Thursday, December 11

Companies Act 2013 - Prohibition on insider trading of securities

According to Companies Act, 2013, no person including any director or key managerial personnel (KMP) of a company shall enter into insider trading. 

However, as usual, nothing contained shall apply to any communication required in the ordinary course of business or profession or employment or under any law.

Meaning of ‘insider trading’-

a) An act of subscribing, buying, selling, dealing or agreeing to subscribe, buy, sell or deal in any securities by any director or KMP or any other officer of a company either as principal or agent if such director or KMP or any other officer of the company is reasonably expected to have access to any non-public price sensitive information in respect of securities of company, or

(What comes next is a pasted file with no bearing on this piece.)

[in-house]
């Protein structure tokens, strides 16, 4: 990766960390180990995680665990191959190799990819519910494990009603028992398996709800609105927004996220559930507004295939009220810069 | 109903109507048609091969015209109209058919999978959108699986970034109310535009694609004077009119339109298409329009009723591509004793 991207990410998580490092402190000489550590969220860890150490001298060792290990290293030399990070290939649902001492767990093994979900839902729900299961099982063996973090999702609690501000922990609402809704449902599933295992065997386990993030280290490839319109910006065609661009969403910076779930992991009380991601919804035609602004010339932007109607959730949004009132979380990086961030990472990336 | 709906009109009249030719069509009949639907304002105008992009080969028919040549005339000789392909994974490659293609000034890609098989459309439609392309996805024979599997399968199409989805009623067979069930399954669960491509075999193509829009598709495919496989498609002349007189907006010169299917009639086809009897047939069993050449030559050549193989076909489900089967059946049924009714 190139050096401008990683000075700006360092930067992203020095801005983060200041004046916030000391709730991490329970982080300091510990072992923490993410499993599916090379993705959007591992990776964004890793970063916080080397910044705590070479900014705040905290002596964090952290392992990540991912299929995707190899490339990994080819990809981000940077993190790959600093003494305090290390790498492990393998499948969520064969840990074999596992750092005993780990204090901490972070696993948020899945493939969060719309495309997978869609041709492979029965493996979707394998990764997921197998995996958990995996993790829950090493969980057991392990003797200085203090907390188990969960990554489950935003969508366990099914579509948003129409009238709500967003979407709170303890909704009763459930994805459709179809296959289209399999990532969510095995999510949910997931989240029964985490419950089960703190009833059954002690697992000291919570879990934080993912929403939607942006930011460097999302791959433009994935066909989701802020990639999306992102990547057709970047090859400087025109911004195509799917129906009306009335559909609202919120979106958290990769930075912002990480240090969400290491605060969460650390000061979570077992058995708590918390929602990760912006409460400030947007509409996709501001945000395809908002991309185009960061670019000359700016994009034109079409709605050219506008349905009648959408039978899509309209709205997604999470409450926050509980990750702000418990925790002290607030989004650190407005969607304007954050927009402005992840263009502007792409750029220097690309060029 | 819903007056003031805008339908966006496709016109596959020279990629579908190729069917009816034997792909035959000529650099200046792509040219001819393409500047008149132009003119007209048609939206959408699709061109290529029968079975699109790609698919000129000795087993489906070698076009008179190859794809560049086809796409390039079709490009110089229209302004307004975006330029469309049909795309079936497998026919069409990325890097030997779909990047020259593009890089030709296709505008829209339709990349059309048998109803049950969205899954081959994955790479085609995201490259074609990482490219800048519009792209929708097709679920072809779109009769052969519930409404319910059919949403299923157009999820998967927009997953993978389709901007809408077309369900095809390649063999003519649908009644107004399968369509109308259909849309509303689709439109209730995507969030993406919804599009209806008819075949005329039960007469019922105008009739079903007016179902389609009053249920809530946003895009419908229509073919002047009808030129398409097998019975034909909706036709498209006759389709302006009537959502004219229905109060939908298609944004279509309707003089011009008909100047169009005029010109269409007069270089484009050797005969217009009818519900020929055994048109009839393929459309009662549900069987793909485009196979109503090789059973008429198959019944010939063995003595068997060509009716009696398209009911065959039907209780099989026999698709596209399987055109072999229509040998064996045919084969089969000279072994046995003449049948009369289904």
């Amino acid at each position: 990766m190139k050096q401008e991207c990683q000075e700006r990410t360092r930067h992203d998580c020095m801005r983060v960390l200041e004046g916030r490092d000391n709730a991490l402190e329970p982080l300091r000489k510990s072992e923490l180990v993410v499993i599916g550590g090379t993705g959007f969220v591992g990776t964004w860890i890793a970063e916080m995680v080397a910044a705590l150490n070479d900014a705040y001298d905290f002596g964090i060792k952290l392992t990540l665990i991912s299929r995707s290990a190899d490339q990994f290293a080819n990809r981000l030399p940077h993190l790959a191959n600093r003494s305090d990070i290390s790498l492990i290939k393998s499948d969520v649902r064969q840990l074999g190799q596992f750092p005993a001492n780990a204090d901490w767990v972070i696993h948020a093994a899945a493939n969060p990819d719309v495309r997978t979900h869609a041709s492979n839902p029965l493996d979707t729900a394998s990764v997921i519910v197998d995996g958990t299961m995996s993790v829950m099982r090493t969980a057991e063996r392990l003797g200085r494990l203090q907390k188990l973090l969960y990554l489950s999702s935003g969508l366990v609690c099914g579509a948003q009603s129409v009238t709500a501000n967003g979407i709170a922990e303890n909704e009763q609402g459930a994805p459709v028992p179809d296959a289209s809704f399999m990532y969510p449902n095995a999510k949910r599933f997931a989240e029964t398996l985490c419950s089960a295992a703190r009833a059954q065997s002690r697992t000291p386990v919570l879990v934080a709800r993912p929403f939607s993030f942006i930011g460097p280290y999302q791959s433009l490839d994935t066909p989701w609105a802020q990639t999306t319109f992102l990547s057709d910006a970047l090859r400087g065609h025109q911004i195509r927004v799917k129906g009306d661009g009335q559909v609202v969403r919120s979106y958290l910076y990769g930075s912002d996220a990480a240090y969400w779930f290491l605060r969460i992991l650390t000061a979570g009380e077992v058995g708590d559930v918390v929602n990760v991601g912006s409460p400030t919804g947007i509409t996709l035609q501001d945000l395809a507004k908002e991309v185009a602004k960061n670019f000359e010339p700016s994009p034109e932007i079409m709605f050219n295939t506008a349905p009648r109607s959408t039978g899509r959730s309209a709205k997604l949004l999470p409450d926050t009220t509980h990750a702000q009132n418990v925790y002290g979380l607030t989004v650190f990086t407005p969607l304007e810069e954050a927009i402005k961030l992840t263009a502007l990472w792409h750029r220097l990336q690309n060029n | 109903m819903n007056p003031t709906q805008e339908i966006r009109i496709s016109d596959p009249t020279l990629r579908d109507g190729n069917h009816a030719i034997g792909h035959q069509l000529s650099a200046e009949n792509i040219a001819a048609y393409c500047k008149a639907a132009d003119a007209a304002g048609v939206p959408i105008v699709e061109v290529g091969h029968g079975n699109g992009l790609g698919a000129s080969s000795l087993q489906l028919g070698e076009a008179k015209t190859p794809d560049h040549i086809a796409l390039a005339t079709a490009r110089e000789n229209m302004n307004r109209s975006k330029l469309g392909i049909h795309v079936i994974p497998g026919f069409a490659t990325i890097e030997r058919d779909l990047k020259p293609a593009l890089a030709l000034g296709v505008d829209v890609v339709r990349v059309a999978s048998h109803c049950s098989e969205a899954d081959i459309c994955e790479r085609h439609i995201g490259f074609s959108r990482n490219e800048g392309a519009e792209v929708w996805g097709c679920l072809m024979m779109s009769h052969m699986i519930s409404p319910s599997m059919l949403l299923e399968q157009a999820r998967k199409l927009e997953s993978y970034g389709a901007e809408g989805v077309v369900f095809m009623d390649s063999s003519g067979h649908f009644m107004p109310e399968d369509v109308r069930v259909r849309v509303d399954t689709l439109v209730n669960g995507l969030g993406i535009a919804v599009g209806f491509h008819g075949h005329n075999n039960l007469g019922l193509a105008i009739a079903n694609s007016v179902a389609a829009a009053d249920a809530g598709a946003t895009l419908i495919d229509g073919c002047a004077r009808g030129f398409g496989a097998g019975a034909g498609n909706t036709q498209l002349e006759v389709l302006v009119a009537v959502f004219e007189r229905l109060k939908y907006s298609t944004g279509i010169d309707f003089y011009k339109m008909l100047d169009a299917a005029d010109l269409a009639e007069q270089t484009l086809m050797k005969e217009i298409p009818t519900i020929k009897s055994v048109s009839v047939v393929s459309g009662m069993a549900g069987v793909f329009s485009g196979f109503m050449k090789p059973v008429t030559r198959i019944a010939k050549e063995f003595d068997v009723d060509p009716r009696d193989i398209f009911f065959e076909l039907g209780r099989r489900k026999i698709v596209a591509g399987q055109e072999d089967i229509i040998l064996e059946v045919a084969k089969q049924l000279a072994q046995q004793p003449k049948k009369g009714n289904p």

b) An act of counselling about, procuring or communicating directly or indirectly any non-public price sensitive information to any person.

Price Sensitive Information refers to any information which relates, directly or indirectly, to a company and which if published is likely to materially affect the price of securities of the company.

Punishment for contravention-

·       Imprisonment upto 5 years; or
·       Fine: Minimum: Rs. 5 Lakh; Maximum: Rs. 25 Crore or 3 times the amount of profits made out of insider trading, whichever is higher; or
·       Both.

Despite the prior existence of a specific regulation on insider trading, the new provision has been inserted in the 2013 Act for completeness. However, this has led to some confusion as expressions used in the provision such as “insider trading” are defined differently from those seen in the specific regulation. Moreover, unlike the specific regulation for listed Indian companies, under the 2013 Act, the provision extends to public unlisted companies as well.

[Contributed by Shruti Agarwal]

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